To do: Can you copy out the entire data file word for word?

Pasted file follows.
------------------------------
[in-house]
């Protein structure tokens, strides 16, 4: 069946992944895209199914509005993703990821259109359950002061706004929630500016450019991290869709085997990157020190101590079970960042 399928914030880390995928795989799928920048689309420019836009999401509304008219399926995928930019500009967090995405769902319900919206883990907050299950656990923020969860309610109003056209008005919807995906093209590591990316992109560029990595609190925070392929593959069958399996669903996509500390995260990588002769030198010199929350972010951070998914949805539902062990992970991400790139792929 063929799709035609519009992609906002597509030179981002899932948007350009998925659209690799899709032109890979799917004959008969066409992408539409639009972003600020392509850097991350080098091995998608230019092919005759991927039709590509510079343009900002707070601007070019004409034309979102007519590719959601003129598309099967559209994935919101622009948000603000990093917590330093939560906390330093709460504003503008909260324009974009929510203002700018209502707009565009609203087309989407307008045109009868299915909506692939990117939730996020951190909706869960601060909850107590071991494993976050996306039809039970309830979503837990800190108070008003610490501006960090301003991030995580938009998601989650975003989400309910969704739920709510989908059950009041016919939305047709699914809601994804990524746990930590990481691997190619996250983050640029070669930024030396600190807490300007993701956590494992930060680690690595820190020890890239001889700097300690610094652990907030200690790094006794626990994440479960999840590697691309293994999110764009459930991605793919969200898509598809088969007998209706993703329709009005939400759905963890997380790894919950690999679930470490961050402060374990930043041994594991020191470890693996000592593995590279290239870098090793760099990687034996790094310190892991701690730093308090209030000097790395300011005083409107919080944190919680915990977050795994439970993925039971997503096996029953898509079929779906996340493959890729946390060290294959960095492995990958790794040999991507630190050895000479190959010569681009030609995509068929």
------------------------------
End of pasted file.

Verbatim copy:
[in-house]
């Protein structure tokens, strides 16, 4: 069946992944895209199914509005993703990821259109359950002061706004929630500016450019991290869709085997990157020190101590079970960042 399928914030880390995928795989799928920048689309420019836009999401509304008219399926995928930019500009967090995405769902319900919206883990907050299950656990923020969860309610109003056209008005919807995906093209590591990316992109560029990595609190925070392929593959069958399996669903996509500390995260990588002769030198010199929350972010951070998914949805539902062990992970991400790139792929 063929799709035609519009992609906002597509030179981002899932948007350009998925659209690799899709032109890979799917004959008969066409992408539409639009972003600020392509850097991350080098091995998608230019092919005759991927039709590509510079343009900002707070601007070019004409034309979102007519590719959601003129598309099967559209994935919101622009948000603000990093917590330093939560906390330093709460504003503008909260324009974009929510203002700018209502707009565009609203087309989407307008045109009868299915909506692939990117939730996020951190909706869960601060909850107590071991494993976050996306039809039970309830979503837990800190108070008003610490501006960090301003991030995580938009998601989650975003989400309910969704739920709510989908059950009041016919939305047709699914809601994804990524746990930590990481691997190619996250983050640029070669930024030396600190807490300007993701956590494992930060680690690595820190020890890239001889700097300690610094652990907030200690790094006794626990994440479960999840590697691309293994999110764009459930991605793919969200898509598809088969007998209706993703329709009005939400759905963890997380790894919950690999679930470490961050402060374990930043041994594991020191470890693996000592593995590279290239870098090793760099990687034996790094310190892991701690730093308090209030000097790395300011005083409107919080944190919680915990977050795994439970993925039971997503096996029953898509079929779906996340493959890729946390060290294959960095492995990958790794040999991507630190050895000479190959010569681009030609995509068929």